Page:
The cave of wonders in Disney’s Aladdin is a good way to describe Discop Dubai 2018. Many producers and broadcasters are attending with the aim of unlocking the treasures content holds. Nick Wilson, Head of Projects at the African Animation Network believes that animation, especially from Africa, is a jewel not to be overlooked. He has spent several years getting to know the producers on the continent, and their stories. This puts him in a unique position on the Discop’s Animation Crossing Borders panel.The discussion focuses on the universality of animation as a medium to tell rich and exciting stories. The panel will discuss the various ways in which animation travels. Experts from India, United Arab Emirates, South Africa, and Egypt are sitting down do discuss the challenges they face as Hollywood outsiders. As well as sharing ways in which they have overcome some of these hurdles.

Animation Crossing Borders

Many of us might still remember watching the Genie in Aladdin’s antics, or the flying carpet with a personality. Or think about the feeling a favourite childhood animated series theme song conjures. It’s this connection that is behind the reach the genre has across cultural, race, and even language barriers. To tap into this is important for producers who want to foster diversity in the media landscape. This is an arena that touches billions of lives daily and influences people’s perspective of themselves and others.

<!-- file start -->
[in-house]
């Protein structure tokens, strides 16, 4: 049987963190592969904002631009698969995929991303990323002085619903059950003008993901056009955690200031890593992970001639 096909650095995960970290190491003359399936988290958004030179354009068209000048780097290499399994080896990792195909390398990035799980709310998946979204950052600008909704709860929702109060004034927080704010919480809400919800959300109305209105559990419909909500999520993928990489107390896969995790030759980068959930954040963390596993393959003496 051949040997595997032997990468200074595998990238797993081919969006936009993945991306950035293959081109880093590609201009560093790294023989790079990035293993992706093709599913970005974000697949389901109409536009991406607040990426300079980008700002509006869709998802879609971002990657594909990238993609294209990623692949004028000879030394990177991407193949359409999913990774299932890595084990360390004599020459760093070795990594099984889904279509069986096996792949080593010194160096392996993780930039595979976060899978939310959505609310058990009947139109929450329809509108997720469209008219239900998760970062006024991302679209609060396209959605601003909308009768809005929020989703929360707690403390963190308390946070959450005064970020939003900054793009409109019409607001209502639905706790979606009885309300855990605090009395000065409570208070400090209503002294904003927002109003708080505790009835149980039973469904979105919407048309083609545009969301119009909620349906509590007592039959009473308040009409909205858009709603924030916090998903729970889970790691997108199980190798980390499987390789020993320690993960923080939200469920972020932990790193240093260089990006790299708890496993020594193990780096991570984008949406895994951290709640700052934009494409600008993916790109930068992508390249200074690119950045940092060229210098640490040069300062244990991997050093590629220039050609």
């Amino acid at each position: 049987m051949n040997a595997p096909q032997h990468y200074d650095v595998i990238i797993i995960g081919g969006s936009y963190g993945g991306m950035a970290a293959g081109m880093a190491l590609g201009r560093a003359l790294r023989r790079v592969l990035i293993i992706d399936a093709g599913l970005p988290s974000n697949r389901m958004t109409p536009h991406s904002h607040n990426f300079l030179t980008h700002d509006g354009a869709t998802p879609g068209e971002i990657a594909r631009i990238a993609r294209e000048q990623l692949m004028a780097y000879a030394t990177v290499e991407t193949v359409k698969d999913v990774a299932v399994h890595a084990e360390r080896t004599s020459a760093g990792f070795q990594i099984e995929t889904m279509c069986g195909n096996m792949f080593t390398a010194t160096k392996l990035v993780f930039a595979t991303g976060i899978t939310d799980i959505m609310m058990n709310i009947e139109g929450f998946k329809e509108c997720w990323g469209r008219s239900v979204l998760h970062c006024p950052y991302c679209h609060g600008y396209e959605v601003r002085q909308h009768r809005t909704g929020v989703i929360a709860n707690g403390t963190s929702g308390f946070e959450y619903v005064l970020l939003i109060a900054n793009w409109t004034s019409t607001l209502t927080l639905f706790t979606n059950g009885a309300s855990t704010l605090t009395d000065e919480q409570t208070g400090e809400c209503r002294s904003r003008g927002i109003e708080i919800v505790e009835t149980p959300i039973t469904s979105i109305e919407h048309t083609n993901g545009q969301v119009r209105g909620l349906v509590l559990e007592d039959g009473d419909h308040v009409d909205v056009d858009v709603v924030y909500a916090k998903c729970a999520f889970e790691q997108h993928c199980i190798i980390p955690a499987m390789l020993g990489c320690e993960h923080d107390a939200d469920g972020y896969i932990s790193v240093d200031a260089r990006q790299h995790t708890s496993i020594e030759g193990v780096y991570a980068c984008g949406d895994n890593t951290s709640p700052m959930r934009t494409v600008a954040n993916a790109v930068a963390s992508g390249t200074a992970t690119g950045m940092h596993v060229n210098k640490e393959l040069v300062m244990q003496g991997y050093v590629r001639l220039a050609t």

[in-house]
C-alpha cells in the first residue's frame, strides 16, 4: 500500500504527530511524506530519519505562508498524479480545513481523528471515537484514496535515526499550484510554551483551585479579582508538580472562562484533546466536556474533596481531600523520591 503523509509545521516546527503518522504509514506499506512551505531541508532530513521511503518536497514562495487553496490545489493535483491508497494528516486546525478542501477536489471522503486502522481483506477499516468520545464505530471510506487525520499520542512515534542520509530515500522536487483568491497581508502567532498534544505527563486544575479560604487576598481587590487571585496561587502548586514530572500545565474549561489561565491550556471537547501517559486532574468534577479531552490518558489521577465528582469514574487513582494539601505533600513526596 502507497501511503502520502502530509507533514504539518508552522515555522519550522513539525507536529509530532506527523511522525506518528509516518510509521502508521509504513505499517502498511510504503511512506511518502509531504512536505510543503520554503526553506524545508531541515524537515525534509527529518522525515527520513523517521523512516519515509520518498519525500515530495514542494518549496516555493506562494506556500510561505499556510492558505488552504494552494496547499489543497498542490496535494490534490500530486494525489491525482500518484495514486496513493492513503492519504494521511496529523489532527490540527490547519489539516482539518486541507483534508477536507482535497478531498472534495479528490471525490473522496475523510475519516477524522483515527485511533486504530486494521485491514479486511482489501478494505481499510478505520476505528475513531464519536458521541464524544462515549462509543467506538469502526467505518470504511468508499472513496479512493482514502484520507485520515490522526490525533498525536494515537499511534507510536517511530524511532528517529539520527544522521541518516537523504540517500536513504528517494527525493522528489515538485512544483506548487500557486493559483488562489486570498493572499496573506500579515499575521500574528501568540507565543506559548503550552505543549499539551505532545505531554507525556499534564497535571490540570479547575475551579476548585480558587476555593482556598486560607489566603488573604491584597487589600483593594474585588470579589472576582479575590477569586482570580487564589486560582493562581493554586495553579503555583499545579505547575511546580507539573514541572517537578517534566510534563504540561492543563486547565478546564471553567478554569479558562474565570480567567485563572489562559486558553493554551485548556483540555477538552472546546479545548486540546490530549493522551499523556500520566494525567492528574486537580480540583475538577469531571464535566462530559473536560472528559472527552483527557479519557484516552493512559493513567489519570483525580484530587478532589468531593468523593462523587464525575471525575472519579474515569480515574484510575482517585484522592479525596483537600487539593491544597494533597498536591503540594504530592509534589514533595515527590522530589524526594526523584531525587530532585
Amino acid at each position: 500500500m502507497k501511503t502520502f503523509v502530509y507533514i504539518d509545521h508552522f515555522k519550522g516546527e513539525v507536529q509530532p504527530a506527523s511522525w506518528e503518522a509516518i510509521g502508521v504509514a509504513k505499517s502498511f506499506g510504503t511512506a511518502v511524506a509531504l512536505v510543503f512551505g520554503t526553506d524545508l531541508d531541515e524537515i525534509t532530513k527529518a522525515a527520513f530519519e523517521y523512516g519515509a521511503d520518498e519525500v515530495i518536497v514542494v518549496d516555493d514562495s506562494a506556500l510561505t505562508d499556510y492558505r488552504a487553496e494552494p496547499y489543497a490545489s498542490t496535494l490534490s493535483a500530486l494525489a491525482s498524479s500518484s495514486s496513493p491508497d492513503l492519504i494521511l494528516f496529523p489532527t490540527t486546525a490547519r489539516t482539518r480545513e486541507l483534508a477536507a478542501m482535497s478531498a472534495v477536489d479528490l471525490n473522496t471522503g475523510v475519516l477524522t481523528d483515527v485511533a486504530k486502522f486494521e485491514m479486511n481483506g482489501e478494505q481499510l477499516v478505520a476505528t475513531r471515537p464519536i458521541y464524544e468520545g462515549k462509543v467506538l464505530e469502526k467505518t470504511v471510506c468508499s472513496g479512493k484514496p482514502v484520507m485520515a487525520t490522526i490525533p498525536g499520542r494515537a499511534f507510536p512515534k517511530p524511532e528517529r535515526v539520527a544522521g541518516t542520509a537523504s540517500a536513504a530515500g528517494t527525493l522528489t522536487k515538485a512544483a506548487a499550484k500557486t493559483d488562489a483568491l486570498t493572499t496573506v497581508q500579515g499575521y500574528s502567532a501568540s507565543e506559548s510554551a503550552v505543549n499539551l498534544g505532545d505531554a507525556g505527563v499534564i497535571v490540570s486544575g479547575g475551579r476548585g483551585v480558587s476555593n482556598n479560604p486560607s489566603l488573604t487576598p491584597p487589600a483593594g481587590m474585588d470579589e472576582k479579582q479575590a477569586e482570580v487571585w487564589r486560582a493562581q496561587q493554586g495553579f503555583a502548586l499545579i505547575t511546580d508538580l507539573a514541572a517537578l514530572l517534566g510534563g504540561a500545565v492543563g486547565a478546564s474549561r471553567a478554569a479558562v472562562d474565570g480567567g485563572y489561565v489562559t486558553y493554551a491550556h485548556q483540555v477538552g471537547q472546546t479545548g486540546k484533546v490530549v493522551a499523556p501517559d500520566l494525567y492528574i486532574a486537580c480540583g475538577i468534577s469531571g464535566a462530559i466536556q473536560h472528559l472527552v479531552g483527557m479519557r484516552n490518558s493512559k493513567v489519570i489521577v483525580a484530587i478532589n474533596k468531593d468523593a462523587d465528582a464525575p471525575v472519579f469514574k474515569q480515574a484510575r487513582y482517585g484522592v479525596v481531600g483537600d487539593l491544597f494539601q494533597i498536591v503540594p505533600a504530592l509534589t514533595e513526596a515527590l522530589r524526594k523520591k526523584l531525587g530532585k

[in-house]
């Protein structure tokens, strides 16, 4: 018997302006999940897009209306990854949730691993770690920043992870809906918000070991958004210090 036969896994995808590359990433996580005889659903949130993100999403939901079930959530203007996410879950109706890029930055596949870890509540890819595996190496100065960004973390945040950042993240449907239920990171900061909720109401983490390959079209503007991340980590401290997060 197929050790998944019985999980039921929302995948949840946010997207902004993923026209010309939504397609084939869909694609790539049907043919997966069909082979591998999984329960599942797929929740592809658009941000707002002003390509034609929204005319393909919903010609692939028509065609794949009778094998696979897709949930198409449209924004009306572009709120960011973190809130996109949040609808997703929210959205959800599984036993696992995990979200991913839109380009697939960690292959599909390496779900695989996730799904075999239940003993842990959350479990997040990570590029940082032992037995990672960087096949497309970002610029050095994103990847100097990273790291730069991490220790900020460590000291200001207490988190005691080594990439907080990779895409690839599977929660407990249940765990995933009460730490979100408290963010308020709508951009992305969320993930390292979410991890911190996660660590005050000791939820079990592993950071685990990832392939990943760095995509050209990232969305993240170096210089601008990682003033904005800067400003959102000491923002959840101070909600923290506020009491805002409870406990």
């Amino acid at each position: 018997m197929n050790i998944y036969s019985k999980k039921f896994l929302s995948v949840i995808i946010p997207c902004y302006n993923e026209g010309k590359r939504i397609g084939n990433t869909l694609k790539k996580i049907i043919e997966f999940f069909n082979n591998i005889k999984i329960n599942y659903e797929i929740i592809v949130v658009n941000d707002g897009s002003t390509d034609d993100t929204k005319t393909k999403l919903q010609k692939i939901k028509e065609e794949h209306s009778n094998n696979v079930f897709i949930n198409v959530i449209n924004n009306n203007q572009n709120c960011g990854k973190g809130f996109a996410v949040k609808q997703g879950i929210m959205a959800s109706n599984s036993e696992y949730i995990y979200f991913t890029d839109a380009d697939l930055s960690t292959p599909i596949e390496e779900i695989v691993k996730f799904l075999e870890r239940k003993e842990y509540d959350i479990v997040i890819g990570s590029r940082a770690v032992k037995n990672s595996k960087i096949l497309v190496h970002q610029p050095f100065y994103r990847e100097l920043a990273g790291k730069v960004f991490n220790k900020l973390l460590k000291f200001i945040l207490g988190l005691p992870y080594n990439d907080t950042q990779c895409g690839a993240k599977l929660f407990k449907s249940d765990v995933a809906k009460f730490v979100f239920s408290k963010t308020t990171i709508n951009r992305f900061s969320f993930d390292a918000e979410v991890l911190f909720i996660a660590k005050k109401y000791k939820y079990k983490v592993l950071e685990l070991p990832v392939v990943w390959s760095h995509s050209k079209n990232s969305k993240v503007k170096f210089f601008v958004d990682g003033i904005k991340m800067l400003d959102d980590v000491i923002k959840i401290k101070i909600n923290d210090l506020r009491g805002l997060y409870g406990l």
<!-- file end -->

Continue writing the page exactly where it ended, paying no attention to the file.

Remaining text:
Nick, from South Africa, and fellow panellist Ramy El Gabry, from Egypt, represent Africa. Outside of AAN, Nick is the executive producer of My Child TV an animation production company who has been responsible for the animated Trevor Noah at his shows. He has spent many years working towards breaking down the barriers African content has to scale to reach people outside of their local markets. Ramy is an acclaimed filmmaker who has screened his films at 26 international film festivals and has 6 awards under his belt. Ramy has been able to find international audiences through the film festival circuit. The challenge now is to have his film travel through a commercial pipeline to reach them.

These are regions that few people think about when they imagine the animation industry. The panel hopes that their discussion will be the spark that will ignite the potential of their own stories to travel. The market provides a great backdrop for the discussion with over 2000 industry players in attendance. Nick hopes that African producers will gain valuable insights into what their content requires to reach a broader market.

The other panellist, Gaurav Malhotra, from India, Anil Wanvari and Adam Khwaja, representing the United Arab Emirates give insight in how African animation relates to the rest of the developing world. This discussion is representative of the larger movement of cultures to create representation of themselves on the world stage.

It’s easy to believe as African creators that our challenges don’t exist elsewhere in the world. The more we attend markets and take part in panel like these we will realise we are not alone and perhaps find the secret combination to unlocking the potential of our stories to reaching a global audience.